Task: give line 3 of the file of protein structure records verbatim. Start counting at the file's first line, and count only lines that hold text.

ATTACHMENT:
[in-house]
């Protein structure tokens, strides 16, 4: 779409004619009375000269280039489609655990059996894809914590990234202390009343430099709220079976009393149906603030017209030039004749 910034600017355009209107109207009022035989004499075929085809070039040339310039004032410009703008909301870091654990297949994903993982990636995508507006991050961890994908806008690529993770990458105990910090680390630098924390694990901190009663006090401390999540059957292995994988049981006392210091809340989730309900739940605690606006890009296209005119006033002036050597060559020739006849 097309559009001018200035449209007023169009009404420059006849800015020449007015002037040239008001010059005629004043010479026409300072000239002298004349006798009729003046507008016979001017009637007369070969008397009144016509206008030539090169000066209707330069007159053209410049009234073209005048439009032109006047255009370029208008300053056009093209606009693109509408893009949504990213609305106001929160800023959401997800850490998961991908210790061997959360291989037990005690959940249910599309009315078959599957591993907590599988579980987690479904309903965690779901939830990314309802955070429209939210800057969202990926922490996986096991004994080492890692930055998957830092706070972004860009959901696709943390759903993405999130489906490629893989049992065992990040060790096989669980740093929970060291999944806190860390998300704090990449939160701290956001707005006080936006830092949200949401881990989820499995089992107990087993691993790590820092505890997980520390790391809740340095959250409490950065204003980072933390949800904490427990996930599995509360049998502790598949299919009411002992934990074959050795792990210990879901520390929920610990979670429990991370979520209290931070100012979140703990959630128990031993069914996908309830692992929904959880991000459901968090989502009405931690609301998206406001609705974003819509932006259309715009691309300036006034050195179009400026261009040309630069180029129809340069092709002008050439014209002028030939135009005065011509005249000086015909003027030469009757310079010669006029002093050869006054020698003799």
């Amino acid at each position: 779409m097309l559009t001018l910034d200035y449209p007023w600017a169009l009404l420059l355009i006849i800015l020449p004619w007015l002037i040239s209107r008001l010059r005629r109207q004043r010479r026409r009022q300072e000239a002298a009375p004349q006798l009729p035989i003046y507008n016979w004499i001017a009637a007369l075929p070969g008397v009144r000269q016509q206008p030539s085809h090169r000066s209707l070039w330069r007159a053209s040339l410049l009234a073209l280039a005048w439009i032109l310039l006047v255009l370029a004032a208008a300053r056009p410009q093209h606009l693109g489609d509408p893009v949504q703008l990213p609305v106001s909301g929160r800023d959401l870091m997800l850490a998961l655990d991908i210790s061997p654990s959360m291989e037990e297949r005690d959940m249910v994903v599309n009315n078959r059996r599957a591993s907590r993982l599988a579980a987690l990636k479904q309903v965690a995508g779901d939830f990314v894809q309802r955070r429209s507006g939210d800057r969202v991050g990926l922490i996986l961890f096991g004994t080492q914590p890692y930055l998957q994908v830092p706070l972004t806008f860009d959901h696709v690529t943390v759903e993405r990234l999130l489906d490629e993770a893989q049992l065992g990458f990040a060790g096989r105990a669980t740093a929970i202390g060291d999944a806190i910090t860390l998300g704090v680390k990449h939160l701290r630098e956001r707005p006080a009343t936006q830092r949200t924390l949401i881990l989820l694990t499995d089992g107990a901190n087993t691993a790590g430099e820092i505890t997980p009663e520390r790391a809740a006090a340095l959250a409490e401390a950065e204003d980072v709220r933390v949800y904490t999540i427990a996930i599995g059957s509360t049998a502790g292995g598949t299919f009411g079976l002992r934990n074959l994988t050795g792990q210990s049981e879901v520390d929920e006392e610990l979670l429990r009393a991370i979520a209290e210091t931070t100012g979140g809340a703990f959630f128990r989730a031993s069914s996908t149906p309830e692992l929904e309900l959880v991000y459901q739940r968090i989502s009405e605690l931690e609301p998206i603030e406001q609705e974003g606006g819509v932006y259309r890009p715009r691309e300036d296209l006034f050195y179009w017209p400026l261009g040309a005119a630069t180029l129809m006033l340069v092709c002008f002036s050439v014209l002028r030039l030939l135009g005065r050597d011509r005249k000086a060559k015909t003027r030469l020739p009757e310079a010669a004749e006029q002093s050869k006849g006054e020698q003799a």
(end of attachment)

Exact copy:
């Amino acid at each position: 779409m097309l559009t001018l910034d200035y449209p007023w600017a169009l009404l420059l355009i006849i800015l020449p004619w007015l002037i040239s209107r008001l010059r005629r109207q004043r010479r026409r009022q300072e000239a002298a009375p004349q006798l009729p035989i003046y507008n016979w004499i001017a009637a007369l075929p070969g008397v009144r000269q016509q206008p030539s085809h090169r000066s209707l070039w330069r007159a053209s040339l410049l009234a073209l280039a005048w439009i032109l310039l006047v255009l370029a004032a208008a300053r056009p410009q093209h606009l693109g489609d509408p893009v949504q703008l990213p609305v106001s909301g929160r800023d959401l870091m997800l850490a998961l655990d991908i210790s061997p654990s959360m291989e037990e297949r005690d959940m249910v994903v599309n009315n078959r059996r599957a591993s907590r993982l599988a579980a987690l990636k479904q309903v965690a995508g779901d939830f990314v894809q309802r955070r429209s507006g939210d800057r969202v991050g990926l922490i996986l961890f096991g004994t080492q914590p890692y930055l998957q994908v830092p706070l972004t806008f860009d959901h696709v690529t943390v759903e993405r990234l999130l489906d490629e993770a893989q049992l065992g990458f990040a060790g096989r105990a669980t740093a929970i202390g060291d999944a806190i910090t860390l998300g704090v680390k990449h939160l701290r630098e956001r707005p006080a009343t936006q830092r949200t924390l949401i881990l989820l694990t499995d089992g107990a901190n087993t691993a790590g430099e820092i505890t997980p009663e520390r790391a809740a006090a340095l959250a409490e401390a950065e204003d980072v709220r933390v949800y904490t999540i427990a996930i599995g059957s509360t049998a502790g292995g598949t299919f009411g079976l002992r934990n074959l994988t050795g792990q210990s049981e879901v520390d929920e006392e610990l979670l429990r009393a991370i979520a209290e210091t931070t100012g979140g809340a703990f959630f128990r989730a031993s069914s996908t149906p309830e692992l929904e309900l959880v991000y459901q739940r968090i989502s009405e605690l931690e609301p998206i603030e406001q609705e974003g606006g819509v932006y259309r890009p715009r691309e300036d296209l006034f050195y179009w017209p400026l261009g040309a005119a630069t180029l129809m006033l340069v092709c002008f002036s050439v014209l002028r030039l030939l135009g005065r050597d011509r005249k000086a060559k015909t003027r030469l020739p009757e310079a010669a004749e006029q002093s050869k006849g006054e020698q003799a």